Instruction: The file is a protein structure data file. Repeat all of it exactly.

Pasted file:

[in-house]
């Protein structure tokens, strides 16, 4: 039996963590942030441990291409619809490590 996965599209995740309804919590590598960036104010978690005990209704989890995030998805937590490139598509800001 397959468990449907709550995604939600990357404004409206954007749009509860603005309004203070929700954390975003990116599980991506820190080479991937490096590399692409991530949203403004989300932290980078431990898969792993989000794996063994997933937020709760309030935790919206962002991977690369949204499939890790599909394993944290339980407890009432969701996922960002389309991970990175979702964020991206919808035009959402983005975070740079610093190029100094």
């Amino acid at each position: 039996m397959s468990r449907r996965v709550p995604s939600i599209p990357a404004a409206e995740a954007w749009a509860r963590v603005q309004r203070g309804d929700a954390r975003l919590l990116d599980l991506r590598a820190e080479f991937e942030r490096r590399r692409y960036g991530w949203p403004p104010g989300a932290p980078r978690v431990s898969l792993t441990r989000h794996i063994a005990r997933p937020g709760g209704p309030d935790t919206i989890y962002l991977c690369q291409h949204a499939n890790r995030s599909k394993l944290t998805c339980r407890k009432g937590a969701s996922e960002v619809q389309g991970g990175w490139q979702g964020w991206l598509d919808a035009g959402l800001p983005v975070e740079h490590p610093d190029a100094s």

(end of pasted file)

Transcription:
[in-house]
């Protein structure tokens, strides 16, 4: 039996963590942030441990291409619809490590 996965599209995740309804919590590598960036104010978690005990209704989890995030998805937590490139598509800001 397959468990449907709550995604939600990357404004409206954007749009509860603005309004203070929700954390975003990116599980991506820190080479991937490096590399692409991530949203403004989300932290980078431990898969792993989000794996063994997933937020709760309030935790919206962002991977690369949204499939890790599909394993944290339980407890009432969701996922960002389309991970990175979702964020991206919808035009959402983005975070740079610093190029100094």
């Amino acid at each position: 039996m397959s468990r449907r996965v709550p995604s939600i599209p990357a404004a409206e995740a954007w749009a509860r963590v603005q309004r203070g309804d929700a954390r975003l919590l990116d599980l991506r590598a820190e080479f991937e942030r490096r590399r692409y960036g991530w949203p403004p104010g989300a932290p980078r978690v431990s898969l792993t441990r989000h794996i063994a005990r997933p937020g709760g209704p309030d935790t919206i989890y962002l991977c690369q291409h949204a499939n890790r995030s599909k394993l944290t998805c339980r407890k009432g937590a969701s996922e960002v619809q389309g991970g990175w490139q979702g964020w991206l598509d919808a035009g959402l800001p983005v975070e740079h490590p610093d190029a100094s």